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Why the Navy Shouldn't Have Let Cameron Kinley Sign With the Buccaneers

Why the Navy Shouldn't Have Let Cameron Kinley Sign With the Buccaneers
Ben Maller: “I am not surprised that the Navy big shots caved because of the world that we are in today in the court of public opinion. For all of those aircraft carriers and nuclear submarines that are representing the United States Navy, the military is cowering off bad publicity on social media. It’s fascinating that that kind of military power is worried about algorithms. I’m going to tip my cap to Cameron Kinley. He beat the United States Navy at their own game. He orchestrated through his agency a carefully crafted grassroots movement to strong-arm a branch of the United States military to cave to his demands. It was very impressive that he was able to pull this off. Kinley drew the roadmap on how to cast a spell on the folks over at the Pentagon… Lloyd Austin, the US Defense Secretary made a mistake. When you say you’re going to do something, you do it. You don’t sign with the service academies to become a professional athlete. He signed on the contract with the military there and you gotta serve the time when you sign, and for him it was at least five years upon graduation. It’s not like this was a surprise. ‘Honor, Courage, COMMITMENT’ is still one of the Navy’s slogans. You bend the rules for one, you end up bending the rules for everybody.” (Full Audio Above)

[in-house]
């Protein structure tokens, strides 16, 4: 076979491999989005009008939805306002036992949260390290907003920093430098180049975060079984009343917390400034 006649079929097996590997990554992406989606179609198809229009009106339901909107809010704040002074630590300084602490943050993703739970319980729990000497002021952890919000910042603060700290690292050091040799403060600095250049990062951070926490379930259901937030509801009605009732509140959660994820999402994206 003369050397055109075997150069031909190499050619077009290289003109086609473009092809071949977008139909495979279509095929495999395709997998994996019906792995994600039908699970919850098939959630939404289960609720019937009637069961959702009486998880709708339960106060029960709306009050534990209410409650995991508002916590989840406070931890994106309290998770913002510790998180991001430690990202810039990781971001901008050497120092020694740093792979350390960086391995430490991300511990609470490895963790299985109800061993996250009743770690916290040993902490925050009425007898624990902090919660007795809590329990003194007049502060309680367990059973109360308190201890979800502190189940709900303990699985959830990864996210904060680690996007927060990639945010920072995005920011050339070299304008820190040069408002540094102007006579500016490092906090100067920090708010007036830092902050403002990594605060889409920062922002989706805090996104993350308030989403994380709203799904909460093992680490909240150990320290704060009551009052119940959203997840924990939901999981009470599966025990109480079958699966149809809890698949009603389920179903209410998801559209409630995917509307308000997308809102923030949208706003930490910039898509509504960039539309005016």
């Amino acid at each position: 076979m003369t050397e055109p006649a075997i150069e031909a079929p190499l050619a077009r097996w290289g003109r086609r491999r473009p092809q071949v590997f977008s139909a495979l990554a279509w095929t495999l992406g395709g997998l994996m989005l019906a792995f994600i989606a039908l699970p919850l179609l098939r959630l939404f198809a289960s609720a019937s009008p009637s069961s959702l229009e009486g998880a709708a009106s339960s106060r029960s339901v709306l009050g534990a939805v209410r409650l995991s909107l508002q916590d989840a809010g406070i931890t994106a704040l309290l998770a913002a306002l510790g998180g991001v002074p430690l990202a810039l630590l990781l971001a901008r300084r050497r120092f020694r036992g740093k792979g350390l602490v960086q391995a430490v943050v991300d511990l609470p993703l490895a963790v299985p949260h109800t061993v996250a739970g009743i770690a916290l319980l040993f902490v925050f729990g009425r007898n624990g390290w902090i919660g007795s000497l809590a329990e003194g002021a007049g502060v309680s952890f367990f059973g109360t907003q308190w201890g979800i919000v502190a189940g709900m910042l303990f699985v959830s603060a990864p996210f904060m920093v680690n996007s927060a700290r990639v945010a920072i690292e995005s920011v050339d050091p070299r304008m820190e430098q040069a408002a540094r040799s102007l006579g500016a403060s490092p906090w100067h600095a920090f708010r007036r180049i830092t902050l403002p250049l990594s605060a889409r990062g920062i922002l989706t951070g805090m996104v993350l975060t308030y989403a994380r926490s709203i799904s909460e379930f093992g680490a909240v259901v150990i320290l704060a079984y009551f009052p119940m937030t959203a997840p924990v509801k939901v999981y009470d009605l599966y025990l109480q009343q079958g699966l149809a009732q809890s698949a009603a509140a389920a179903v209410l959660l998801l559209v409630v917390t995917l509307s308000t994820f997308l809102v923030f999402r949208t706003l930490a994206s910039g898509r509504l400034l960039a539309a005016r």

Listen to Ben Maller explain why he doesn’t believe the United States Navy should have ‘caved to the demands’ of former Midshipmen cornerback Cameron Kinley, as the NFL hopeful made news when he was originally blocked by the Navy from signing with the Tampa Bay Buccaneers, having already been commissioned to join the armed services upon graduation from the Naval Academy.

The story drew headlines across almost every major outlet, with ringing bipartisan support rolling in for Kinley, who had originally been denied from signing with the Buccaneers.

Check out the audio above as Maller says this move is setting a bad precedent and that Kinley should have been fully aware of this potentially happening down the road, adding that the US Navy bowed down to social media pressure.

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